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I'm apologizing for such simple question, I just started to learn string theory. If one end of an open bosonic string is attached to a Dp-brane it means that in directions normal to the brane Dirichlet b.c. are satisfied, and in tangential directions Neumann b.c. are satisfied. Each textbook I checked says that an end point of a string is just pined to the brane, but such descriptions ignores Neumann b.c. in tangential directions. It looks to me that Neumann conditions mean that the string is orthogonal to the D-brane. Is this right?

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The endpoint is pinned in the sense that it can only move in the world volume of the brane. A good visual, I think, is a normal string with a small loop at the end that is tied loosely around a fixed rod. The string moves freely in the direction parallel to the rod, but is fixed in the directions perpendicular to it. This would be like a D1 brand.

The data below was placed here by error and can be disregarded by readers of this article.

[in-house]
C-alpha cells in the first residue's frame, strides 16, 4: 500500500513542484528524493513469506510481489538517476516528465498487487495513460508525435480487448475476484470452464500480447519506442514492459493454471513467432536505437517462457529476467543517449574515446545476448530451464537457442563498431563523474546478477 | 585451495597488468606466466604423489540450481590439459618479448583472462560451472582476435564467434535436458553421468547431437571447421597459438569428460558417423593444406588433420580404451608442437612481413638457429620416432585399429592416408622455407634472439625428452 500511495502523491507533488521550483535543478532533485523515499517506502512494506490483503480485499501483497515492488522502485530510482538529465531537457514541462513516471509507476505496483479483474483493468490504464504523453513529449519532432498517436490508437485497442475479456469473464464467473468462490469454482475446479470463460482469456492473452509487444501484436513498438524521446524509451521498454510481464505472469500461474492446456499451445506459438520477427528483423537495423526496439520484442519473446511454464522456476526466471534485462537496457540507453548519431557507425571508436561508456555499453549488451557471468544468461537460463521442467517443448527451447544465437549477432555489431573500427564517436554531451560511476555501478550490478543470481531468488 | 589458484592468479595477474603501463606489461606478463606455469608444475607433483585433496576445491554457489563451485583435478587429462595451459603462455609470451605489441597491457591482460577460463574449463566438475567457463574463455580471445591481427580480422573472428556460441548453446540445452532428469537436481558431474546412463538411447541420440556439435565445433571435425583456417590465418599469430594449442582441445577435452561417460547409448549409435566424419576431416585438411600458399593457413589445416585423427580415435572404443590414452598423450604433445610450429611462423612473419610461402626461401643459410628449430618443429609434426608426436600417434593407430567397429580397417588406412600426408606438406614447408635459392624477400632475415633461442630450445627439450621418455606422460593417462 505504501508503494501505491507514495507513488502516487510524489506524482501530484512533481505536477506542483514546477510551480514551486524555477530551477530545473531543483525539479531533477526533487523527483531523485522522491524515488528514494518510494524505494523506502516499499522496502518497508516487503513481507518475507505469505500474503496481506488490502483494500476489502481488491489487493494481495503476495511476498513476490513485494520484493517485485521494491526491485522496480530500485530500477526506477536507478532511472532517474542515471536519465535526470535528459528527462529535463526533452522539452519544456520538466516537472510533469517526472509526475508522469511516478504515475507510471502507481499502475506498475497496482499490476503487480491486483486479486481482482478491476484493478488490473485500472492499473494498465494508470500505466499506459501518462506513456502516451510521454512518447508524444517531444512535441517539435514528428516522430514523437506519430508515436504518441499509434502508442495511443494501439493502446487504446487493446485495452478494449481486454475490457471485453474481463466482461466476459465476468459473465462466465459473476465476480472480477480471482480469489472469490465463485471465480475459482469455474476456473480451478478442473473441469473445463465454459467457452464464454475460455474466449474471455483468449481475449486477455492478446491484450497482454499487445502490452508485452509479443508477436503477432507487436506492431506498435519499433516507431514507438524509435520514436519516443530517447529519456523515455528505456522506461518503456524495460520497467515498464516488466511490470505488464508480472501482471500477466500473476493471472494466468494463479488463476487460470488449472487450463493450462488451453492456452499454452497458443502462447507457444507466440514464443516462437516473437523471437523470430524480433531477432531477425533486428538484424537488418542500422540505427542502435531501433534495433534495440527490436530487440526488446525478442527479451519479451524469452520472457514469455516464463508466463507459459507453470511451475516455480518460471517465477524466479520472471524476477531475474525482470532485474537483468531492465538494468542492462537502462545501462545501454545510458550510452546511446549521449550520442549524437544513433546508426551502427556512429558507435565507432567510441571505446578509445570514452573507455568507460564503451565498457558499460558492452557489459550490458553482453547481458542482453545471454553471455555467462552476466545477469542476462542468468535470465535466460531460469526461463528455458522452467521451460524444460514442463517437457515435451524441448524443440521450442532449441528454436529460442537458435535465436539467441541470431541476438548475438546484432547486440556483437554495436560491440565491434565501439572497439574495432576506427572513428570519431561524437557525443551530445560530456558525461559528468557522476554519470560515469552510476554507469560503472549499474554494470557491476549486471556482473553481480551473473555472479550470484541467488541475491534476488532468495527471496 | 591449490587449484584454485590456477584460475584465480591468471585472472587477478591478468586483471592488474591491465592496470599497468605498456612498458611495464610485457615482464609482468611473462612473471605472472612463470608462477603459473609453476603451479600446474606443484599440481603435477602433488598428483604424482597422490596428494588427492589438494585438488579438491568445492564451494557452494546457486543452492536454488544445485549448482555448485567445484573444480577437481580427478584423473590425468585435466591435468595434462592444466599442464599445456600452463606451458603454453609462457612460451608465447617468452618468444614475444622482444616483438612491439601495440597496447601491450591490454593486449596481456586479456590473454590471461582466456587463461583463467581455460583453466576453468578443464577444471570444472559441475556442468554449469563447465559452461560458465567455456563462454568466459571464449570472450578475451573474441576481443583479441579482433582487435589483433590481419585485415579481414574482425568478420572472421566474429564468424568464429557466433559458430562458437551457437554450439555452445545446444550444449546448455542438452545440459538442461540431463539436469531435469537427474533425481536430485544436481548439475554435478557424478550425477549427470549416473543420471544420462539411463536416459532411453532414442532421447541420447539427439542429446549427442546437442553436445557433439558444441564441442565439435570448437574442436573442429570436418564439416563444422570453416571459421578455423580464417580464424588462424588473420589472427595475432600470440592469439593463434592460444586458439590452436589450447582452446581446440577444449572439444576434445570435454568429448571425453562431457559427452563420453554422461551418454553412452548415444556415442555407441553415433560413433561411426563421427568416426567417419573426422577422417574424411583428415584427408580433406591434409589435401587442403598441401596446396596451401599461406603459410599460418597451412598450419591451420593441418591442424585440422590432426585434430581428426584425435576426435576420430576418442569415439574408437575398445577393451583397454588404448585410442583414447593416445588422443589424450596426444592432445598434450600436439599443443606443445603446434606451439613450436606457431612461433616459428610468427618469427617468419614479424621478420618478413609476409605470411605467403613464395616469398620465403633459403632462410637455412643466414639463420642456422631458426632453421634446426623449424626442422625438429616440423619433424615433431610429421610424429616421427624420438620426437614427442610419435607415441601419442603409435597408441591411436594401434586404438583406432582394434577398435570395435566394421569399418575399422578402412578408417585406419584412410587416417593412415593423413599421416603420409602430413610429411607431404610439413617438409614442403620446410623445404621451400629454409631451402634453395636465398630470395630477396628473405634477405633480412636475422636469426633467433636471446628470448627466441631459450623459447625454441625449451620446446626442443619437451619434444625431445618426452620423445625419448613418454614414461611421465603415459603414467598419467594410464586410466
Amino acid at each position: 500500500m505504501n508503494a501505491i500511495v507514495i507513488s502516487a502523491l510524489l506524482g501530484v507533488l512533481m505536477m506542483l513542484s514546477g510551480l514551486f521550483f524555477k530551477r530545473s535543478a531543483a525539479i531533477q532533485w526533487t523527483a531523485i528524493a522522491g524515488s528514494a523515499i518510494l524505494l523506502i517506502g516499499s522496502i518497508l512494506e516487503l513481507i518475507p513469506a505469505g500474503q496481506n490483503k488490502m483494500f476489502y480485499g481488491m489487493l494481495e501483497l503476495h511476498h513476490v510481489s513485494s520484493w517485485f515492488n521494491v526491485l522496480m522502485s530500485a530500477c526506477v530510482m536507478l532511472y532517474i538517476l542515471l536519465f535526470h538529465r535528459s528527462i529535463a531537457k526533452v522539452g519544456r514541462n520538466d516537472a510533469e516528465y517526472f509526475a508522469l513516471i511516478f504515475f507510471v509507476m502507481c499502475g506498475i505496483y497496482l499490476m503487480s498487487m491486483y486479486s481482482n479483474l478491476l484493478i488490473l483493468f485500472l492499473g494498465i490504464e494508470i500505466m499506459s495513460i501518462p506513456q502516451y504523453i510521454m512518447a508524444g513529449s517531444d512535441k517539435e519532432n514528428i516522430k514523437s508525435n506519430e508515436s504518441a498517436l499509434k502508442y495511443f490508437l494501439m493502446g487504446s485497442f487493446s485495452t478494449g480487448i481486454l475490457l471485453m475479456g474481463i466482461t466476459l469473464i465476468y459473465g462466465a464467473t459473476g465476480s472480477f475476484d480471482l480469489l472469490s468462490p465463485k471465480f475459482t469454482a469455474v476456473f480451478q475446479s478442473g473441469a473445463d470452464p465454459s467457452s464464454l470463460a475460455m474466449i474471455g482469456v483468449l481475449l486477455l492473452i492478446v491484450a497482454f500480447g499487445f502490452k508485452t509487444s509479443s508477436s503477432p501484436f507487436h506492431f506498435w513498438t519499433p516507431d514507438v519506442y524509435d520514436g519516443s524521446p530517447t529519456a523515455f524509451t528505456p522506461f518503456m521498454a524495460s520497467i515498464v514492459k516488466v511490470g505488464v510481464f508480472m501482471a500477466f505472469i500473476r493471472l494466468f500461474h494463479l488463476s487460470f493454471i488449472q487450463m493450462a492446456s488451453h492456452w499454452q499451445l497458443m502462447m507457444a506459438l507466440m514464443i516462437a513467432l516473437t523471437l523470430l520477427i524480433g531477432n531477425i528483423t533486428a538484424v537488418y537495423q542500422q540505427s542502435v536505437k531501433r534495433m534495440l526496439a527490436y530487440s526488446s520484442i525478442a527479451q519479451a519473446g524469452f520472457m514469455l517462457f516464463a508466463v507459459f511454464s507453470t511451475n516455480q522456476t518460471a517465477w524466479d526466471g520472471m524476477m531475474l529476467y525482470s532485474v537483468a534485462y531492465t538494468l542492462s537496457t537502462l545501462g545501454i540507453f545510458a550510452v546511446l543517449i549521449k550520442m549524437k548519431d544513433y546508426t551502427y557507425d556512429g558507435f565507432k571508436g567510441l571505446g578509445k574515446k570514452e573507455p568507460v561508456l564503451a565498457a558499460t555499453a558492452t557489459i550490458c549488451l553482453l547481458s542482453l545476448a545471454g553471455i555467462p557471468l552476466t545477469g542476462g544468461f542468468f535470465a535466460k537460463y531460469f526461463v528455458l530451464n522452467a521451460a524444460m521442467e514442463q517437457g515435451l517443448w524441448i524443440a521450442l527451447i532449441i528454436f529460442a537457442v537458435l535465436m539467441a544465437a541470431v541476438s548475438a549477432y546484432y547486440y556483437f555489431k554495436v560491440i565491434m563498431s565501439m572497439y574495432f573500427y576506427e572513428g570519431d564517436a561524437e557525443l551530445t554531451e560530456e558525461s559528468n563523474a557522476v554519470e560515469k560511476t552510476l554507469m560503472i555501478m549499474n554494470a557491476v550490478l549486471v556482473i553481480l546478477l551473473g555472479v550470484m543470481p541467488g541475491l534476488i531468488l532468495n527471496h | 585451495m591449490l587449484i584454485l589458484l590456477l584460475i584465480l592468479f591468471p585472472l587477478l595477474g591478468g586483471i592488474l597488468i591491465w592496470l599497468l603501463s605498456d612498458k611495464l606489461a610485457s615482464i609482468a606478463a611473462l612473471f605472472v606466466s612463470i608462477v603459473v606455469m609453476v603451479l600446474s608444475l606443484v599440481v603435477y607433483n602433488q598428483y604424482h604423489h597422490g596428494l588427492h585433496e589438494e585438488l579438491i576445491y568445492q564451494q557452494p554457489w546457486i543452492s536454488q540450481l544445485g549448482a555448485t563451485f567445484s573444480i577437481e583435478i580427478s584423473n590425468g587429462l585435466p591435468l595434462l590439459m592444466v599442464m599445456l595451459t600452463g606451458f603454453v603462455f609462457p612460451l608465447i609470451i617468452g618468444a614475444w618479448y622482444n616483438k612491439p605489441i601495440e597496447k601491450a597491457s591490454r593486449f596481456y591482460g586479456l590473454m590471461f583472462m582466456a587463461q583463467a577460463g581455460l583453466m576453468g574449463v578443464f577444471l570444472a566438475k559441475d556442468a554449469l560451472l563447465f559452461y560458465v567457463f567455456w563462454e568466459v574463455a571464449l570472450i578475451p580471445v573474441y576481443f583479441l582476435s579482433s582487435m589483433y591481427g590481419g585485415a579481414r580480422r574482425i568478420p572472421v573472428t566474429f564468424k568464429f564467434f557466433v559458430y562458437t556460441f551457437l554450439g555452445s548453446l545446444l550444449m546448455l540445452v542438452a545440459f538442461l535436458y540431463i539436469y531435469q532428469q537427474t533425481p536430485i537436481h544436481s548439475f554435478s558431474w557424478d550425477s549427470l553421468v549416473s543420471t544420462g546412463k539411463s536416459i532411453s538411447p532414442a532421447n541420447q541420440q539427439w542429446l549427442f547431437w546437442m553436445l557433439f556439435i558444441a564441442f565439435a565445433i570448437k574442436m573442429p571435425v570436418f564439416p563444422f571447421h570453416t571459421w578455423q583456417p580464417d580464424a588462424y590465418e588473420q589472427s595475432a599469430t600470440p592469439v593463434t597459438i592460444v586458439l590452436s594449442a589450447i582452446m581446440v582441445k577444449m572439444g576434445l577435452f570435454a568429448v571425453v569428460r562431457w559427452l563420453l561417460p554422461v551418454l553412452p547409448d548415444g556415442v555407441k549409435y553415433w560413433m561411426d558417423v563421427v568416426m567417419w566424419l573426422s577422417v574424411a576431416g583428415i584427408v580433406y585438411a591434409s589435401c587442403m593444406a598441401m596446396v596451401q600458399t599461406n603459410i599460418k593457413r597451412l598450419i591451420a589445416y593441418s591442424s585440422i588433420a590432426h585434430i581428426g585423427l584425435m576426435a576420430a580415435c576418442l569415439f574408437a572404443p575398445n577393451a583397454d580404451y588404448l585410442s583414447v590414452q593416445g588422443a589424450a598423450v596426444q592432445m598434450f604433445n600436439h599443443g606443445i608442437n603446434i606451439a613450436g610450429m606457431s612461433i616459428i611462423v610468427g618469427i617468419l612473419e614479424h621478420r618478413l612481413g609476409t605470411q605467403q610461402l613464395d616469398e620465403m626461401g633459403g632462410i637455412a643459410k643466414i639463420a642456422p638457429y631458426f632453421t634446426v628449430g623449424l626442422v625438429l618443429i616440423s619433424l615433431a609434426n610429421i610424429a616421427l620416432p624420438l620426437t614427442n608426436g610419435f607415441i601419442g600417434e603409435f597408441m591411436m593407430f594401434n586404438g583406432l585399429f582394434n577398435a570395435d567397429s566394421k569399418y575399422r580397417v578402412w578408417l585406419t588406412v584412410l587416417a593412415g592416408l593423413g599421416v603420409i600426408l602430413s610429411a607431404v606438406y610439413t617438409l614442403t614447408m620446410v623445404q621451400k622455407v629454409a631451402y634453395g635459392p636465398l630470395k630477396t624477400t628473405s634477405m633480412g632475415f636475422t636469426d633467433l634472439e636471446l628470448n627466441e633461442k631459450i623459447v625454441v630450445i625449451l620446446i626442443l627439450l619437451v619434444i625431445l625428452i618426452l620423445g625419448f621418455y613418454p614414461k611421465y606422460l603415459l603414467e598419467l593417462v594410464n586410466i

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  • $\begingroup$ You saying that there are no Dirichlet conditions in tangental directions, that is just part of the definition. But I'm asking: what second part of the definition (Neumann b.c. in tangential directions) imply? $\endgroup$ – Sasha Jan 24 '15 at 15:27
  • $\begingroup$ Sorry, I misread your question. The other BCs are connected to the fact that no momentum can flow out of the string in that direction, just like for a normal household string. $\endgroup$ – lionelbrits Jan 24 '15 at 15:35
  • $\begingroup$ Yes, I agree with this, but if we don't look at momentum and just look only on coordinates, is not it also true that Neumann's BC's in tangential directions imply orthogonality as I claim? $\endgroup$ – Sasha Jan 24 '15 at 16:43
  • $\begingroup$ Yes, that is correct. Page 129 of zwiebach, if you have it. $\endgroup$ – lionelbrits Jan 24 '15 at 23:29

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